One of my hobbies is judging awards. Over the past few decades I've judged so many. During my time at the University of Colorado I was a judge of the Graduate Student Teaching Excellence Award, which allowed me to observe classes by stellar nominees in dance, studio art, theater, French (I always tried to be the first judge to sign up so I would get dibs on all the classes that looked most delicious). As a writer, I've judged the Golden Kite Award for fiction from the Society of Children's Book Writers and Illustrators (winner my year: The Moorchild by Eloise McGraw), a manuscript-in-progress grant from the Utah Arts Council, and in 2005 (the crowning glory of my judging career), the National Book Award in the category of Literature for Young People (winner: The Penderwicks by Jeanne Birdsall).
Often the judging involves a huge amount of poorly paid and all but unrecognized work. So why do I love it so much? I just do. I love the power to be somebody's fairy godmother, giving them this lovely boost to help them achieve their dreams. I love visiting all those classes, reading all those books - after all, I loved being a student, sitting in class with my notebook open in front of me, and I love reading books, and having an excuse - nay, an obligation - to read so many. I love turning on the discerning part of my brain. I love it all.
Right now I have one of my most demanding judging gigs ever. I'm serving a three-year elected term as a judge of the Children's Literature Association's Phoenix Award: an award given each year to a children's book published 20 years previously which did not win a major award at the time but is now judged worthy of winning one. Our committee is currently working on the award for 2018, which means that I'm immersed in reading heaps and heaps of books published in 1998.
To make the task more manageable (there is no way we can read every children's or young adult book published in the English language in 1998!), we start by generating a list of contenders from books that received at least some critical acclaim at the time, from end-of -year best books lists to starred reviews. This year we ended up with a list of 170 titles which we now need to cull to a list of 20 or so, which will then receive extremely close reading and discussion. Oh, and we have two months to do this round of culling. Two months! To procure those 170 titles from various libraries (I'm lucky that CU has an excellent children's literature collection, and the Boulder Public Library is also outstanding) - and then to read them - or at least skim them - or otherwise form a basis for judging whether any given title is a contender.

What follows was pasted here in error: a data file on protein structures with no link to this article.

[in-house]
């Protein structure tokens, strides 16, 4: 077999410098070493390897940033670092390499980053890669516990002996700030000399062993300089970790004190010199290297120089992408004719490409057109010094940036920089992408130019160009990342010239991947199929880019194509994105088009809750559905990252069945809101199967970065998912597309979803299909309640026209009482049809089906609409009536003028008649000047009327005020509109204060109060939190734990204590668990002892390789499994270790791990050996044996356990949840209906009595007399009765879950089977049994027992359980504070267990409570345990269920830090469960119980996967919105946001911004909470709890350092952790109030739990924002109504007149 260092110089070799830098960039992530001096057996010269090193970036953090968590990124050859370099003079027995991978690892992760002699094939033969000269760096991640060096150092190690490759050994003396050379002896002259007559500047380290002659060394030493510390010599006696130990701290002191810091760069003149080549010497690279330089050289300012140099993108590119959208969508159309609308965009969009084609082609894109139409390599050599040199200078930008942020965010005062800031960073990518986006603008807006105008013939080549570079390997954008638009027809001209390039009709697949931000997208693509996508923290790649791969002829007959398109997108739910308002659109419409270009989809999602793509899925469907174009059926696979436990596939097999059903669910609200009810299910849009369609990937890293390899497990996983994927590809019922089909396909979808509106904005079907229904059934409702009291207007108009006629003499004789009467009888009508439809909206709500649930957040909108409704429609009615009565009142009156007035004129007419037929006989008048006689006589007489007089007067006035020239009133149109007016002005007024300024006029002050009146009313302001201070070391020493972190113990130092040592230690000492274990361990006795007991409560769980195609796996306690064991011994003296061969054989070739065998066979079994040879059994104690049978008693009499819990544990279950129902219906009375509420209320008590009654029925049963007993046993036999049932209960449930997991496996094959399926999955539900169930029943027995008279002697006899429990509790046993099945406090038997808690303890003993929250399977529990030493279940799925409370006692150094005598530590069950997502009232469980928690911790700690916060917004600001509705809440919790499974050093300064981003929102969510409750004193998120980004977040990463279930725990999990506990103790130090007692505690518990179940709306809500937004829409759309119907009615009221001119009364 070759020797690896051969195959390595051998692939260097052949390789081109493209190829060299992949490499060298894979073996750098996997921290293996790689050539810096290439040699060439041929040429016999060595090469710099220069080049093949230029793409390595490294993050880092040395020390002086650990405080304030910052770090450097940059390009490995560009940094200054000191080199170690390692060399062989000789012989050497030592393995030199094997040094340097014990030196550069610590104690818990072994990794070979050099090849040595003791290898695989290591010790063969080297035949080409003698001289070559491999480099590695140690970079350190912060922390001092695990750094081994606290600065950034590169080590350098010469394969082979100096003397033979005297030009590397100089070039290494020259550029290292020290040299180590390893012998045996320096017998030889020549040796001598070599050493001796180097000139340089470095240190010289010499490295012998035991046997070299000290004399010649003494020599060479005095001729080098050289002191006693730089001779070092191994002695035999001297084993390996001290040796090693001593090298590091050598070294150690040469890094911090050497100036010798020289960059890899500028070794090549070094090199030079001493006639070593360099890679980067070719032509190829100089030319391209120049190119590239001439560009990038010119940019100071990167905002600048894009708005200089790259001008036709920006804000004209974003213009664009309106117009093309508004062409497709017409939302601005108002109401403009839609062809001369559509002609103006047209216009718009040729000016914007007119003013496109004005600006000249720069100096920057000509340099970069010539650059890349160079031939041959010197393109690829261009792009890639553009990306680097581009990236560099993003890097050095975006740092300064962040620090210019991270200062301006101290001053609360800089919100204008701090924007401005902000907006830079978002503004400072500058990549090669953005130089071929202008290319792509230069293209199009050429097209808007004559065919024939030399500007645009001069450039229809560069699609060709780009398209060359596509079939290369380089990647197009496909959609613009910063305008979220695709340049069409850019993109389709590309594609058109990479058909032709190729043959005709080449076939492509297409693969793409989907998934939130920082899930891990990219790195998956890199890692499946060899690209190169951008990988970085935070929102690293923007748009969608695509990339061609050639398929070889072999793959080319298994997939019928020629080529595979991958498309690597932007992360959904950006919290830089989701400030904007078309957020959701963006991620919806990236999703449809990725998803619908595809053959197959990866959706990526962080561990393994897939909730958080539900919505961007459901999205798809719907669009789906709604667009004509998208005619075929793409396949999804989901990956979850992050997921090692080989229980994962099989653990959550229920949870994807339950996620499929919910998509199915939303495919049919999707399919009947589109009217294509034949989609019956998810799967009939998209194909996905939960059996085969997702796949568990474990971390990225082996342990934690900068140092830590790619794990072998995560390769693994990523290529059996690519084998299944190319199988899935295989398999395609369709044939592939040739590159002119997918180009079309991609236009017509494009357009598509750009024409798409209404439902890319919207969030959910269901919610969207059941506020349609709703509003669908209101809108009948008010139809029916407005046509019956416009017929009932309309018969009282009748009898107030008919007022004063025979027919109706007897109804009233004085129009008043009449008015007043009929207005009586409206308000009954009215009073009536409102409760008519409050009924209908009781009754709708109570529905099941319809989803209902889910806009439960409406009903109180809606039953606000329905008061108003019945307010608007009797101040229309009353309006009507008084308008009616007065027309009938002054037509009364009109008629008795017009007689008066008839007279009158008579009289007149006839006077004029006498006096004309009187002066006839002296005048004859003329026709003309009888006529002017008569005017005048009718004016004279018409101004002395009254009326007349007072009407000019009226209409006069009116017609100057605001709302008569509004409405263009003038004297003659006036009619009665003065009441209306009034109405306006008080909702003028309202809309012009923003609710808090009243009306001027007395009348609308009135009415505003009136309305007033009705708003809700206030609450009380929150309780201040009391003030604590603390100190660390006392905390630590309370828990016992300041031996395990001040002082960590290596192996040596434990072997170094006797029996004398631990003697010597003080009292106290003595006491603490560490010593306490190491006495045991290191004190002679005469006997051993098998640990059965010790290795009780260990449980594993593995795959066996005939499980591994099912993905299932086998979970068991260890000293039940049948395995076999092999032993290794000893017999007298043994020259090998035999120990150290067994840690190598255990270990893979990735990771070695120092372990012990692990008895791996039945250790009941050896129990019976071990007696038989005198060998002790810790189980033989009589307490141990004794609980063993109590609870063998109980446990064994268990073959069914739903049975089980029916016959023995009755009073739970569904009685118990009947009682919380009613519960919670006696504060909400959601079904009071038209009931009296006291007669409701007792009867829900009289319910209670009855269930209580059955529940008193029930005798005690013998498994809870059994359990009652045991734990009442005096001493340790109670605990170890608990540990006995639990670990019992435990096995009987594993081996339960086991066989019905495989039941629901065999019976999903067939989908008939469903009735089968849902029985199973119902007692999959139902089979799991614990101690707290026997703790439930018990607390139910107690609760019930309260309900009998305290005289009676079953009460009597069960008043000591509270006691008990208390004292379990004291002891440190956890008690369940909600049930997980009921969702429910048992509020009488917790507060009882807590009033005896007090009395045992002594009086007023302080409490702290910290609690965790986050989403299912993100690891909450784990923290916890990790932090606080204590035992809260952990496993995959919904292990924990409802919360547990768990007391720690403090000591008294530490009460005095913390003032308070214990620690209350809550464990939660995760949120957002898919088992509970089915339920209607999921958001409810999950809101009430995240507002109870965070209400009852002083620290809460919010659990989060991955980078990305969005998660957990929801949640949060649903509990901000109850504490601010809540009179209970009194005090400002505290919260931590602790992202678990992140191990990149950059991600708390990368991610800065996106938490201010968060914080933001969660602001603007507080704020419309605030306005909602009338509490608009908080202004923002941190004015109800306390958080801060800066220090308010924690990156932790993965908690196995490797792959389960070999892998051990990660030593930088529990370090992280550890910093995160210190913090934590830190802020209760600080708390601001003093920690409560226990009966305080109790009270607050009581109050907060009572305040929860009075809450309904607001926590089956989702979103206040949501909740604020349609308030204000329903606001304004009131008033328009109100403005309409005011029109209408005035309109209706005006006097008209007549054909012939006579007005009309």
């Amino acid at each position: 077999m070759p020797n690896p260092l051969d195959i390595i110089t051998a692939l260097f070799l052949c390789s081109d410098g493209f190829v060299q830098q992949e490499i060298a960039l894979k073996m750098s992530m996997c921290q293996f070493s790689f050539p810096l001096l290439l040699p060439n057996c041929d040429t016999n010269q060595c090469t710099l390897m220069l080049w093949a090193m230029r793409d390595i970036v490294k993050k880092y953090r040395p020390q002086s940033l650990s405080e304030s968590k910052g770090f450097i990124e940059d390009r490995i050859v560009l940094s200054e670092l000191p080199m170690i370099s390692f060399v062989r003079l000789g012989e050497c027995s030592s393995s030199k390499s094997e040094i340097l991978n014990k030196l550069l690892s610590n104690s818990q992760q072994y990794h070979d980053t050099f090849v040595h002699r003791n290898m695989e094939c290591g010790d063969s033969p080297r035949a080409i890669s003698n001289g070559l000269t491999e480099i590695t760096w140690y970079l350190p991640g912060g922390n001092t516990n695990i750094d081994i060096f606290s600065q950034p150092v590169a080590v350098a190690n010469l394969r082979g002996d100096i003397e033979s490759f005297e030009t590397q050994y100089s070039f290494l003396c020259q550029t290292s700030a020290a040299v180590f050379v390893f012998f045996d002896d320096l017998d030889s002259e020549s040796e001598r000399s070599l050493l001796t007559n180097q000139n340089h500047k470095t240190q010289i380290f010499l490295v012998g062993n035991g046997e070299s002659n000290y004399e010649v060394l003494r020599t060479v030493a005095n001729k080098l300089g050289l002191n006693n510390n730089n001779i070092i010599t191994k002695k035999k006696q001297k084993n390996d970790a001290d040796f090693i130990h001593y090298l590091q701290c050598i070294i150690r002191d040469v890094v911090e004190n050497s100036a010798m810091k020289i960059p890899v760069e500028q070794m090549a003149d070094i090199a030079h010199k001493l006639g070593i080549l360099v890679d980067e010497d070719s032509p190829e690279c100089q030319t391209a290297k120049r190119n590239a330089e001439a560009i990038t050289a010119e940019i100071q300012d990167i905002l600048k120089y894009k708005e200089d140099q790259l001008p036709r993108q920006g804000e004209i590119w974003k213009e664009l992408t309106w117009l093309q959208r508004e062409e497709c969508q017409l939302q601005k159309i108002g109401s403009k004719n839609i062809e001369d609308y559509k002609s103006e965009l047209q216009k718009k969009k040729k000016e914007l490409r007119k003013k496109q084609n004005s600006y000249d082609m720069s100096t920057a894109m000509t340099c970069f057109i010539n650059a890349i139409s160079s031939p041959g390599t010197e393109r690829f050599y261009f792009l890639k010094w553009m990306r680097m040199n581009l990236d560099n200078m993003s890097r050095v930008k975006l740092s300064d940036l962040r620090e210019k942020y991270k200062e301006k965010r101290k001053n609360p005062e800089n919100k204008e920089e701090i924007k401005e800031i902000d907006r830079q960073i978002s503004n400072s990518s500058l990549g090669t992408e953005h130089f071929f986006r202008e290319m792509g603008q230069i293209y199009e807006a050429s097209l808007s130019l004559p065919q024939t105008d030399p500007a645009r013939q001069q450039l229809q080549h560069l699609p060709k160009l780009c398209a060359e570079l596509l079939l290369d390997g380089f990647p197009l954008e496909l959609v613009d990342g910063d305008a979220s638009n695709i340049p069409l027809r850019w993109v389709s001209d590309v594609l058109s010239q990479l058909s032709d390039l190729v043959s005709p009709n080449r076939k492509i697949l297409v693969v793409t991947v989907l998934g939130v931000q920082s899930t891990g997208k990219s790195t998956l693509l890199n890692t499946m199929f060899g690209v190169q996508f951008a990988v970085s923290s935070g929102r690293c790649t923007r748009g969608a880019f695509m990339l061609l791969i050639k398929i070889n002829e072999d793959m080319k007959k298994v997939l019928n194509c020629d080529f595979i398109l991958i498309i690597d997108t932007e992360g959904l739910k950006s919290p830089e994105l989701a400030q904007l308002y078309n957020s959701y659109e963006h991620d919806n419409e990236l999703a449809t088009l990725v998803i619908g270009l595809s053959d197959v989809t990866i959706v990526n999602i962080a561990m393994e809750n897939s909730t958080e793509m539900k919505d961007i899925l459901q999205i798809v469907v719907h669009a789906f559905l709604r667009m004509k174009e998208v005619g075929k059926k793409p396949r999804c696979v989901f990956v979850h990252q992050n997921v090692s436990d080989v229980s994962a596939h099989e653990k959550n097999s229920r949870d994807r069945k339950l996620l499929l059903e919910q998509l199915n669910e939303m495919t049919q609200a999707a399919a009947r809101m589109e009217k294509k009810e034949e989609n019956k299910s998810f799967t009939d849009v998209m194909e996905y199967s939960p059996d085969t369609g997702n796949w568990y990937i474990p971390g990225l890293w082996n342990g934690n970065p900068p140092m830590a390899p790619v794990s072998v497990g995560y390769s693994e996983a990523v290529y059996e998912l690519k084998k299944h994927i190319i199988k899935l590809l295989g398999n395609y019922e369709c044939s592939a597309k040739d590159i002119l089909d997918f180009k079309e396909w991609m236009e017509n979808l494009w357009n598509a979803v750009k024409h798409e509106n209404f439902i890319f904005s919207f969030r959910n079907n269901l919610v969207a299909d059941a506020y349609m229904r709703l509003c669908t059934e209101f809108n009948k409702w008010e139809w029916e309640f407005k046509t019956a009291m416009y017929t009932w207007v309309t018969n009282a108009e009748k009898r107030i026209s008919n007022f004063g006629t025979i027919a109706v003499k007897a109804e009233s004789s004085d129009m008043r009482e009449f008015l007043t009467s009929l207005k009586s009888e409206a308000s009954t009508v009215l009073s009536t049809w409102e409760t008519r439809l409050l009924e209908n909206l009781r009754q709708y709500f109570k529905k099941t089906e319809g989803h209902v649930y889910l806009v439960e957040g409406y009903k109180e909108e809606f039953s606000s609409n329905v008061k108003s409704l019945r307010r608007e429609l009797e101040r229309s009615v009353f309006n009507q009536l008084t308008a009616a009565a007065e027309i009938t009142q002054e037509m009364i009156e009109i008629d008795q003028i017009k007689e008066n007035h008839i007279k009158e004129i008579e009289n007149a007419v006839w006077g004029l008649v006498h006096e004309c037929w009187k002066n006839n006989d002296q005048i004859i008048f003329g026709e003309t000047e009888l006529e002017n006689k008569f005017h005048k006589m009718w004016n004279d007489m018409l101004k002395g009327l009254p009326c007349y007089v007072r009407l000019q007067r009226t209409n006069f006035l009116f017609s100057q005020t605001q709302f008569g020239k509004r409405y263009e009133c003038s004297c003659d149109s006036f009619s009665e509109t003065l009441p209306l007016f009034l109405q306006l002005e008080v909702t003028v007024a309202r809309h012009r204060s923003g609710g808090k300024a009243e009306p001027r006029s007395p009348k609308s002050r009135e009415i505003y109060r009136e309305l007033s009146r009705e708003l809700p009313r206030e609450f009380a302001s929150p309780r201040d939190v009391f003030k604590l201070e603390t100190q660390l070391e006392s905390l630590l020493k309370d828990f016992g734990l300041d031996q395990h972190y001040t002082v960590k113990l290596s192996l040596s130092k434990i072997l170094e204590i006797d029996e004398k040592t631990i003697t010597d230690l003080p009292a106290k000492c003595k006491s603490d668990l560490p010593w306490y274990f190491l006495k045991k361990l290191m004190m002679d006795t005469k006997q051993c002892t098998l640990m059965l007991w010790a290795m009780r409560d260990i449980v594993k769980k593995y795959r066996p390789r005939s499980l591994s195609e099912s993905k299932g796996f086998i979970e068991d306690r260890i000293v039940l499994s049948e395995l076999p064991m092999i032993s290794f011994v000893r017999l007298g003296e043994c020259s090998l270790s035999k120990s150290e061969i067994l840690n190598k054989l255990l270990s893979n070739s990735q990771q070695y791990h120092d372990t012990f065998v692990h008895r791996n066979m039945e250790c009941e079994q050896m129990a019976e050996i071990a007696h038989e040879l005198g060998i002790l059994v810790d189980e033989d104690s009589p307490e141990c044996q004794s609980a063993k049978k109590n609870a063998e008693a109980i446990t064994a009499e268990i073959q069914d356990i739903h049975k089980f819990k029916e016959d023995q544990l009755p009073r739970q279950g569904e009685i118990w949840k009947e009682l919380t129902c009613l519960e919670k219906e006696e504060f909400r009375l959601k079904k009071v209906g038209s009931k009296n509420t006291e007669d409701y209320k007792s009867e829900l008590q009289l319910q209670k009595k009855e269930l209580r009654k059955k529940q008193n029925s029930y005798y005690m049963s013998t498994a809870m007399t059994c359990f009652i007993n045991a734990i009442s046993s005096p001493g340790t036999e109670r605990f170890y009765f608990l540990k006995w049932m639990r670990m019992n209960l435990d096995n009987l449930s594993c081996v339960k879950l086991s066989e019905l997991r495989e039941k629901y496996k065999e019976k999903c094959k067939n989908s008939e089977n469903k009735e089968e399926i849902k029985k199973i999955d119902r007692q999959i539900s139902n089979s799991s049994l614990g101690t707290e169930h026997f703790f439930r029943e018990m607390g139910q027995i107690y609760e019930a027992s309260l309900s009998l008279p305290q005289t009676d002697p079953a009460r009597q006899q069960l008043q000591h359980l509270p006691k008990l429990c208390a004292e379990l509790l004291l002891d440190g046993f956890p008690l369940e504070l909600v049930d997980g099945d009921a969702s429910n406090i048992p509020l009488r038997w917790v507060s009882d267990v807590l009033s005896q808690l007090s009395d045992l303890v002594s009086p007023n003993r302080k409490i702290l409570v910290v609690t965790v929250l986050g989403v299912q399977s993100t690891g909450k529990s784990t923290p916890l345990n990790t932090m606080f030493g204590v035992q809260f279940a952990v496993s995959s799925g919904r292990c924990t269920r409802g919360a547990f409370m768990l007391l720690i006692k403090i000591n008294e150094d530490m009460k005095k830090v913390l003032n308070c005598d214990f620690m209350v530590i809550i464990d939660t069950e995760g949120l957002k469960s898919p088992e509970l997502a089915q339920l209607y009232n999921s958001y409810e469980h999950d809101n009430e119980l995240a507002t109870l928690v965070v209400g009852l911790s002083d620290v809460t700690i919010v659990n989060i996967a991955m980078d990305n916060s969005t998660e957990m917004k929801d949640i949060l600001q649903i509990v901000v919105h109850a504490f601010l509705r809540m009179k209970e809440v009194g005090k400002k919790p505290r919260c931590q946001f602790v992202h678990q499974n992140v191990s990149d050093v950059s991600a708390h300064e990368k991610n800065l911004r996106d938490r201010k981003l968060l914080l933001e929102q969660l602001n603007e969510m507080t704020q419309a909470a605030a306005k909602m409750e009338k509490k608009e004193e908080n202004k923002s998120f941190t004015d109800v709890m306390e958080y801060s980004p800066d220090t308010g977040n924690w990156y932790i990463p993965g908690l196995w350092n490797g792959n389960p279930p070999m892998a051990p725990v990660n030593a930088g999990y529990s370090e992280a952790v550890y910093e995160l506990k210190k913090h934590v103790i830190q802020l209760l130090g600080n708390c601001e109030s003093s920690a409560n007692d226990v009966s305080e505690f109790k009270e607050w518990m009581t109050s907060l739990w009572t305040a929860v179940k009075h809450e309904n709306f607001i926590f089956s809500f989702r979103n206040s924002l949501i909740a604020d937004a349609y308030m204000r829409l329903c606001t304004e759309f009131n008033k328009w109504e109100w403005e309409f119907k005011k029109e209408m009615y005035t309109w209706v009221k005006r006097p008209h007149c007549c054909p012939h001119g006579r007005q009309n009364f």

I get up in the morning and read Phoenix books. I read them through the day. I read them before I go to bed at night. I am living my life in 1998. People in these books call each other on land lines (not under that name, of course). They fly on airplanes in a pre-9-11 security climate. But in other ways their world is all too much like ours: in Jacqueline Woodson's If You Come Softly a high-achieving black kid, son of a prominent filmmaker father and novelist mother, is gunned down by police as he is out jogging in the park).
There are other ways I could be spending my time. Writing my own books. Preparing my courses for the fall. Revising and expanding three scholarly articles into publishable form. But I'm a woman obsessed. I just want to read one more Phoenix book - and then another - and then another - and then another.
After all, this IS my hobby.